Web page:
Why are the Irish so bad at maths – and how can we solve the conundrum?

A cultural bias against maths, and a failure to train teachers properly, add up to a tricky problem

Photograph: Helder Almeida/Getty

Photograph: Helder Almeida/Getty


Why are the Irish so bad at maths? The Department of Education inspectorate reported this week that a quarter of postprimary maths teachers are failing to deliver in the classroom. Our pupils are slipping down the numeracy ranks. And we’re unable to meet the needs of the growing information and computer technology sector. What’s our problem?

The biologist Richard Dawkins says people take pride in being useless with numbers. “Nobody boasts of ignorance of literature, but it is socially acceptable to boast ignorance of science and proudly claim incompetence in mathematics,” he says.

The Irish take more pride than most, fancying ourselves as writers, poets and artists. Who needs maths when you’ve got Seamus Heaney and James Joyce?

There might be an even more profound explanation for our odd relationship with numbers: early Christian thinkers cautioned against maths. “The danger already exists that mathematicians have made a covenant with the devil to darken the spirit and confine man in the bonds of Hell,” said St Augustine.

A more likely explanation is that our parents didn’t like maths, and their parents didn’t like maths, and so generation after generation keeps absolving the next. Seán Delaney of the Marino Institute of Education says that many Irish adults have a primal fear of maths that they communicate, consciously or unconsciously, to their children.

“We learn maths in school, but many of our attitudes to mathematics and learning the subject are picked up at home, through media, from our friends and just from living in this country,” says Delaney, an expert in mathematics education. “These are attitudes like ‘maths is hard’ or ‘only some lucky people are naturally good at maths’ or ‘you’ll never use algebra after the Leaving’. Teachers grow up in the same culture and pick up similar attitudes.”

Teachers try to meet the expectations of society, he says. “Like everyone else, many teachers learned mathematics by learning off facts and memorising them. Although memorisation is an important part of learning maths, it is equally important to be able to think and communicate mathematically in order to solve problems.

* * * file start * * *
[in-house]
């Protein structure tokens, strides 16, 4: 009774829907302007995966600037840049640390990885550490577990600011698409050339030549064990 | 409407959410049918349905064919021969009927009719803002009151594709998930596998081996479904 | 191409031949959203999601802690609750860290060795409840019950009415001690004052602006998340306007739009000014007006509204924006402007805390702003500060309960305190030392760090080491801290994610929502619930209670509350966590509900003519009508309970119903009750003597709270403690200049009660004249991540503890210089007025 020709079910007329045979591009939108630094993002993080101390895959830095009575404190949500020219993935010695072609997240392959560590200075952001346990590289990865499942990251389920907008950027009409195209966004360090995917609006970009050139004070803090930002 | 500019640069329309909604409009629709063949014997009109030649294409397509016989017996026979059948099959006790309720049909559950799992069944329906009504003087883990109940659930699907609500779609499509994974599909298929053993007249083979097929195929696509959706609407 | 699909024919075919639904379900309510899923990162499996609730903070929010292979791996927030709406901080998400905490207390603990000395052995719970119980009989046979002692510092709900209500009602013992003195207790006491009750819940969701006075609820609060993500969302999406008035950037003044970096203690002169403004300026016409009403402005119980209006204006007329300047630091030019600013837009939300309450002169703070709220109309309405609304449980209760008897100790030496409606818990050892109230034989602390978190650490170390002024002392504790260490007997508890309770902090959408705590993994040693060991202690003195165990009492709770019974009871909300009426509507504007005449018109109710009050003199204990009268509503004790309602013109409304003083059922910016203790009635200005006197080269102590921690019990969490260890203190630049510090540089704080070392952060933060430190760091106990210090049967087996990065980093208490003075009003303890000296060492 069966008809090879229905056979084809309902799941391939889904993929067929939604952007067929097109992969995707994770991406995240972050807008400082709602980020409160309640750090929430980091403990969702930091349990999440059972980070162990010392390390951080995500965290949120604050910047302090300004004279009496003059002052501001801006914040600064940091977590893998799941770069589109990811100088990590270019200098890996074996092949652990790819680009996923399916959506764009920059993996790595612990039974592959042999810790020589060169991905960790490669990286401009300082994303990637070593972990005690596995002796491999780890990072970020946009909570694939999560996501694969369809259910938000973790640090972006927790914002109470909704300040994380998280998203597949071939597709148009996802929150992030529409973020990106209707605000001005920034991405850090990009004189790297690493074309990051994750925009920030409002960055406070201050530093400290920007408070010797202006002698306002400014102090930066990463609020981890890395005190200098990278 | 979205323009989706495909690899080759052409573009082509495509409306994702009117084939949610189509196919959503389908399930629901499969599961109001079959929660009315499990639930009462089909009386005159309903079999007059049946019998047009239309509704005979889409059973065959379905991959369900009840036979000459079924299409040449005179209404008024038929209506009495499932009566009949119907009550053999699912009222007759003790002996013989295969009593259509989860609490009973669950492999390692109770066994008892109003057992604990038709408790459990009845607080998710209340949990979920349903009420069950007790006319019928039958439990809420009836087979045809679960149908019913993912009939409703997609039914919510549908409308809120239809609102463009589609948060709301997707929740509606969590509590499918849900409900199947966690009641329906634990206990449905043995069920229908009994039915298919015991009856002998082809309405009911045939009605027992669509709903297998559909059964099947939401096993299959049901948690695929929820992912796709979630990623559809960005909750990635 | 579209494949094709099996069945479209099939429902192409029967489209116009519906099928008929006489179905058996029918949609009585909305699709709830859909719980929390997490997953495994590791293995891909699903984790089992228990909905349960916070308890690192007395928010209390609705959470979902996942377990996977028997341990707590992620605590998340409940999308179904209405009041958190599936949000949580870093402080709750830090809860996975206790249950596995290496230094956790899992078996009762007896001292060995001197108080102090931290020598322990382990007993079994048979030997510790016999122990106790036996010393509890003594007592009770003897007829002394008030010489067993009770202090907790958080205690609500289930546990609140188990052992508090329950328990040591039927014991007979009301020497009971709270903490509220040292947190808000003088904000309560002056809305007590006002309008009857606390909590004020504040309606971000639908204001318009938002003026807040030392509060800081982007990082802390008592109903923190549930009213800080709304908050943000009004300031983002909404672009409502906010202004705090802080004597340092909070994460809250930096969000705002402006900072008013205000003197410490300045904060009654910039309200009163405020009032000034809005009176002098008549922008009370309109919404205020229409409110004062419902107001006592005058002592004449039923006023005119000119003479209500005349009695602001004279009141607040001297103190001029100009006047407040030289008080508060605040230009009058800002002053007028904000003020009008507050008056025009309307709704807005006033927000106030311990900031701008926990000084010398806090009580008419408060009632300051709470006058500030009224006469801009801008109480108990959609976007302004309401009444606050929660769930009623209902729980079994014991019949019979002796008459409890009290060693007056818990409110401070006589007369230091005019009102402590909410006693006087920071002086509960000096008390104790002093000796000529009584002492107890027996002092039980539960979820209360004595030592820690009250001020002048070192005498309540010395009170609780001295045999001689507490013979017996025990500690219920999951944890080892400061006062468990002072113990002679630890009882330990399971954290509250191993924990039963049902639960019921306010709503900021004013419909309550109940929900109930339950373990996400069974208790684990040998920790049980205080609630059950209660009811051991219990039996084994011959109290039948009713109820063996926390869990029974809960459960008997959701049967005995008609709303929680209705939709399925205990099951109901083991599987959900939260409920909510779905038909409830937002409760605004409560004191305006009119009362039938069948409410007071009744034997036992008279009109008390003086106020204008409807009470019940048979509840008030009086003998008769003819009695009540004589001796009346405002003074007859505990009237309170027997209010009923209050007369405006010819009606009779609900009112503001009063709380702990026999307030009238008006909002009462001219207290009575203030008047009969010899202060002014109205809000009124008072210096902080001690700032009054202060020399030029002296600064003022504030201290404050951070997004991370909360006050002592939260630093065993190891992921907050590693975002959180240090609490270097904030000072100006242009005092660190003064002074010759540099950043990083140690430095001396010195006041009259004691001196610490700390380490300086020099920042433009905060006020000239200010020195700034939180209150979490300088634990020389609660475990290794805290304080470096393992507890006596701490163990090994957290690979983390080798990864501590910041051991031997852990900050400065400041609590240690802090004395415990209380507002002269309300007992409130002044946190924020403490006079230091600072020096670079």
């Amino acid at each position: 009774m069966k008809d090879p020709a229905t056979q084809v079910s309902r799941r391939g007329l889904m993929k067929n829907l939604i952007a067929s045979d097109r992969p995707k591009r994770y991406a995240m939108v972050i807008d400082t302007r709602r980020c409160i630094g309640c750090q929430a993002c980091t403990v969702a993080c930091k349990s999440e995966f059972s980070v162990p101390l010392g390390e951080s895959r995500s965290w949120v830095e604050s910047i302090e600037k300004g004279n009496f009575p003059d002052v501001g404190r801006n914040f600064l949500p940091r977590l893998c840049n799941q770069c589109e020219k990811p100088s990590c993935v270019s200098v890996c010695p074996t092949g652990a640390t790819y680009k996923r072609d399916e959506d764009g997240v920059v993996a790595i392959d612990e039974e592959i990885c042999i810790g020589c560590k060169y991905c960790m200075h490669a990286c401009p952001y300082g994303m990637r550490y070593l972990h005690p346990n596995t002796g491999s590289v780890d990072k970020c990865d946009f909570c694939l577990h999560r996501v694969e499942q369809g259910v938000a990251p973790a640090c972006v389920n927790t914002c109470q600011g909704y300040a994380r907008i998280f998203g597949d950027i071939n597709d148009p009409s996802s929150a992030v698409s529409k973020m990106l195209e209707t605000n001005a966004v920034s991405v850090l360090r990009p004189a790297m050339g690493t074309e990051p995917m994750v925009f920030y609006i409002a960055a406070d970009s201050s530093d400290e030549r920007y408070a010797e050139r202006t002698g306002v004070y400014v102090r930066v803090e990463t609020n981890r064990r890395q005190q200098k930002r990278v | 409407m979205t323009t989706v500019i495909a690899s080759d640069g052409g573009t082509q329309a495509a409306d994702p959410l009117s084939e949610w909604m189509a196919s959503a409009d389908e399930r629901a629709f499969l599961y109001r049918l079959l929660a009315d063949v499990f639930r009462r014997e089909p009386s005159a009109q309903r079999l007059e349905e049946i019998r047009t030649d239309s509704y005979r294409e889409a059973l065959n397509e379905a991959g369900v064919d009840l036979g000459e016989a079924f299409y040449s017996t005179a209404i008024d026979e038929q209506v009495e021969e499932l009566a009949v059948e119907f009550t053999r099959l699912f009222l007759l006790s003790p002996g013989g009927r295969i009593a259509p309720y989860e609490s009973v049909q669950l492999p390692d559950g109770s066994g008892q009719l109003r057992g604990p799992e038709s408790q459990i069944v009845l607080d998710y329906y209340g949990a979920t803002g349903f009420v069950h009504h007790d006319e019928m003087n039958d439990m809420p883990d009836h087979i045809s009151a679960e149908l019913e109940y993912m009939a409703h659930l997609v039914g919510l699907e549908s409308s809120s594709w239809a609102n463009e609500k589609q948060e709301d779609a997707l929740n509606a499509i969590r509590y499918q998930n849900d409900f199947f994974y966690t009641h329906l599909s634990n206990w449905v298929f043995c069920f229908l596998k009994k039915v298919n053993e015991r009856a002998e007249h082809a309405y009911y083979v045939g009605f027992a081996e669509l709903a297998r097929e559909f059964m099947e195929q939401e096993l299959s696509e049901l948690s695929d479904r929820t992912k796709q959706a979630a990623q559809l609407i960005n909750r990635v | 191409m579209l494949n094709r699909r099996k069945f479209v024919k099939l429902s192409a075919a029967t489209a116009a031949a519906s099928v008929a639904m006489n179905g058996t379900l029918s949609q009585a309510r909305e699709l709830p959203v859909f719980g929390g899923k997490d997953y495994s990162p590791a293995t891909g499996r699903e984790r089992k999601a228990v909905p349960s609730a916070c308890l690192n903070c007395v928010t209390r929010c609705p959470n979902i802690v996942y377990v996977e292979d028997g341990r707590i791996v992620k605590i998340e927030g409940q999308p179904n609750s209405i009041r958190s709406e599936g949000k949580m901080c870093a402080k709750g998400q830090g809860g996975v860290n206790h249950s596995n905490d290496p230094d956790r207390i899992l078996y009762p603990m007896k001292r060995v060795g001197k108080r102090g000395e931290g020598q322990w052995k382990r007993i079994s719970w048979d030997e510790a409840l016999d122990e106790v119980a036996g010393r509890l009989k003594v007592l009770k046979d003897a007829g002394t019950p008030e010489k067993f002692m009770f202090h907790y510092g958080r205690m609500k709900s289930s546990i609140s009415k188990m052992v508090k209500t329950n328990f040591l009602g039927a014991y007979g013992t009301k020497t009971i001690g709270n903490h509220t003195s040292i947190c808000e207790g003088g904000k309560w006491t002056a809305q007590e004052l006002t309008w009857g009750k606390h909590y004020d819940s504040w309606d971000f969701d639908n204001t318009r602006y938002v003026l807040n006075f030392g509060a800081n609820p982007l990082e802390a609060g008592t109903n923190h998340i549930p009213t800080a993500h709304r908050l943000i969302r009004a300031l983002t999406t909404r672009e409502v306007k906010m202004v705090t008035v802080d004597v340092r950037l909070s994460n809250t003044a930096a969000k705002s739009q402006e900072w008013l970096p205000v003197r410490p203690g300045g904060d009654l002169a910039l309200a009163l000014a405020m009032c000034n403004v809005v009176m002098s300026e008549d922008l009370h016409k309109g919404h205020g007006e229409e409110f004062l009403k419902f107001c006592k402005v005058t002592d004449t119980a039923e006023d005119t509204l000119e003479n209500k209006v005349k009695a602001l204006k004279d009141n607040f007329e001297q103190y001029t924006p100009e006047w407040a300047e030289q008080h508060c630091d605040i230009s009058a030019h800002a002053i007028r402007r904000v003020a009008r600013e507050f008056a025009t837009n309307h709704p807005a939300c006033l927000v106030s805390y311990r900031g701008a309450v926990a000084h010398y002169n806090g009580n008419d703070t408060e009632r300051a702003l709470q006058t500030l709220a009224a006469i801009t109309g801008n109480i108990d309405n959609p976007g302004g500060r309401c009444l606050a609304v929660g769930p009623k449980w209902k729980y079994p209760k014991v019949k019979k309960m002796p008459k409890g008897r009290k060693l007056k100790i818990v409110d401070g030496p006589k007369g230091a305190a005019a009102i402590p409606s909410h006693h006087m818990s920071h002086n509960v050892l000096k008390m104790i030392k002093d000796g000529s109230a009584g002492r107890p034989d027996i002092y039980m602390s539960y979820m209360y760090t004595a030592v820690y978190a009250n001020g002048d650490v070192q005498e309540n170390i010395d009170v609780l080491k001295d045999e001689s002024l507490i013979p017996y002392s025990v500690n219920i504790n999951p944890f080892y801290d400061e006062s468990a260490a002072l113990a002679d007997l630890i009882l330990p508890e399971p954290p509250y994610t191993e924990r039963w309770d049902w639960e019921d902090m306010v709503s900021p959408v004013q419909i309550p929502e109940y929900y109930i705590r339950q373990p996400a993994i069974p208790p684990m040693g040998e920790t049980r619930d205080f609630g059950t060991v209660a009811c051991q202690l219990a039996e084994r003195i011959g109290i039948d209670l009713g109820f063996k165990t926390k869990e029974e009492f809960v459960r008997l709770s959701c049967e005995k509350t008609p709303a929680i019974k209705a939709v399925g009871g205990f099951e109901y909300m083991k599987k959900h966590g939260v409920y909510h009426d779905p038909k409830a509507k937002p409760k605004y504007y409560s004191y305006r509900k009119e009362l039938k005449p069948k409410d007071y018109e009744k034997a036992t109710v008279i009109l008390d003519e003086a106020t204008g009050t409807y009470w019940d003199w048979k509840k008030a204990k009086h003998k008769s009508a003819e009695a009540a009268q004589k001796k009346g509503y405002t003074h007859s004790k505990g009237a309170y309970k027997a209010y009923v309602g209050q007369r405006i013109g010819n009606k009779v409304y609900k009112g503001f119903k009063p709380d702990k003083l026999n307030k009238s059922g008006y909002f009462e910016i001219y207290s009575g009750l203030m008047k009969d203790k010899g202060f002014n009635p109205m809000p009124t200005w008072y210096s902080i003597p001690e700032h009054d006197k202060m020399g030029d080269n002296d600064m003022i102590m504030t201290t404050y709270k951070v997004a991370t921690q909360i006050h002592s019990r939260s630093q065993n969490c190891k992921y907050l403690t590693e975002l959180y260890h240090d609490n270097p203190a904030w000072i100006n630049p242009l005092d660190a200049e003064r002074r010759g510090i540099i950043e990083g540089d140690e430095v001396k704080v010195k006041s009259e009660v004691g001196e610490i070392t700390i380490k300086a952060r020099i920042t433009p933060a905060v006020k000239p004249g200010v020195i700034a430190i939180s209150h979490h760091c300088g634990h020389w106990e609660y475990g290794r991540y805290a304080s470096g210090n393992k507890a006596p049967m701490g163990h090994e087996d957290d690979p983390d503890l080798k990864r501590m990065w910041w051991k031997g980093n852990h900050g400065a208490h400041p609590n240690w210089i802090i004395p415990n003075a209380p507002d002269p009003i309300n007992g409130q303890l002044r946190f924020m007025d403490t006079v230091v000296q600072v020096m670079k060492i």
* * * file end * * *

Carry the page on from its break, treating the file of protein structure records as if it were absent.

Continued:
“Irish maths textbooks don’t hold up well when compared with textbooks in other countries, at primary level at least. There is no system where textbooks have to be approved in order to be used in schools. Given the ubiquity of textbook use among teachers, this is an area where regulation could certainly help.”

Another problem here is that for a long time teacher-training colleges didn’t grasp what makes a good maths teacher, says Delaney. “Teacher educators thought that the mathematical knowledge needed to teach maths was straightforward. Like many others, they thought that it was enough to simply know more mathematics than the children. As a result student teachers were not required to study maths after their Leaving Cert. We know much more now about how mathematically demanding teaching is, and it is now a Teaching Council requirement that all primary teachers study mathematics. But it will take time for those teachers to have an impact on the system, and it is very difficult for a practising teacher to find a course to develop their own mathematical knowledge for teaching.”

Luke Drury of the school of cosmic physics at Dublin Institute for Advanced Studies says we suffer from a cultural bias against mathematics. “It’s true that the Irish don’t perceive themselves as a mathematical people, even though we have produced some very important mathematicians, such as William Rowan Hamilton, George Stokes and James McCullagh,” he says. “Despite this we do seem to suffer from a cultural bias; we see ourselves as writers and poets.”

And there’s a more immediate problem, says Drury, who is also president of the Royal Irish Academy. “Maths is taught by people who have not been exposed to a proper maths education. There is a lack of professionalism in maths teaching.”

The maths we teach is not engaging, says Drury. “We have excessive rote learning. The new Leaving Cert maths syllabus – Project Maths – goes some way towards addressing this, but it has been controversial.”

Sean Rowland founded Hibernia College, a private teacher-training institution that produces hundreds of graduates each year. He believes radical measures might be needed to improve maths teaching – measures that might not be achievable at training colleges. “Maths is incredibly important; future employment is based on our knowledge of maths. What if we recruited the best engineers and mathematicians from other countries to teach in Irish schools for three to five years to get the standards up? Or we could employ maths graduates for a period in our schools after they finish college.”

Paul Lockhart, a New York mathematician and school teacher, believes we don’t push maths or stretch the curriculum because we don’t trust children to grasp it, hence our reliance on formulae. Writing in A Mathematician’s Lament: How School Cheats Us Out of Our Most Fascinating and Imaginative Art Form, Lockhart asks: “Why don’t we want our children to learn to do mathematics? Is it that we don’t trust them, that we think it’s too hard? We seem to feel that they are capable of making arguments and coming to their own conclusions about Napoleon. Why not about triangles?”

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